Glenna Gordon & #bringbackourgirls

The New York Times Lens blog has a follow-up to its story about the abuse of images by Ami Vitale which were used to publicise the kidnapping of the Nigerian schoolgirls by Boko Haram which I wrote about earlier (Image Abuse.)

In Bringing the Nigerian Schoolgirls Into View, James Estrin writes about the work by Glenna Gordon who having photographed the demonstrations over the kidnapping in Nigeria decided she needed to do something more personal about the missing girls, and made the difficult journey to meet with some of their relatives and friends. In the Lens blog, and on her own web site you can see pictures of some of the clothing, notebooks and other items that belonged to them, along with some short descriptions of them and their hopes in life and some pictures that their families allowed her to share with the world.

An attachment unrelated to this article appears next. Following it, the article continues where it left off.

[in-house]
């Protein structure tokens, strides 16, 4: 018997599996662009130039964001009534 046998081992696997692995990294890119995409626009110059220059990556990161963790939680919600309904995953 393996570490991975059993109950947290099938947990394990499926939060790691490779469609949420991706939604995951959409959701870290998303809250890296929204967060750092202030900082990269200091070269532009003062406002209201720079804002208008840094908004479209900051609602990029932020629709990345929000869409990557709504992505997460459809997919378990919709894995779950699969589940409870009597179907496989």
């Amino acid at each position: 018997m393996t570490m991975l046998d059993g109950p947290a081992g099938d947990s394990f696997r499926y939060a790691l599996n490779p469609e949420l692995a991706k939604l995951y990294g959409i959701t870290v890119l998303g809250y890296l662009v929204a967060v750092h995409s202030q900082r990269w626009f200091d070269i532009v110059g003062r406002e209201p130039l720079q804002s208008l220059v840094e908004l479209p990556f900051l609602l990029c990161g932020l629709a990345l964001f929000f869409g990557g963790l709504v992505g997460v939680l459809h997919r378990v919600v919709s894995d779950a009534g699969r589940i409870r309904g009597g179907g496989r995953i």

It is also worth looking at the other work on Gordon’s web site, which as well as the 16 pictures on the Lens feature includes a longer series, ‘the hunters who want to #bringbackourgirls’, vigilantes keen to take on Boko Haram, said to be better armed than the Nigerian Army, with bow and arrows and hunting rifles.

There is of course much more to look at on her web site, including a lovely series on Nigerian weddings, as well as a powerful set taken in King George Home for the Elderly in Freetown, Sierra Leone.

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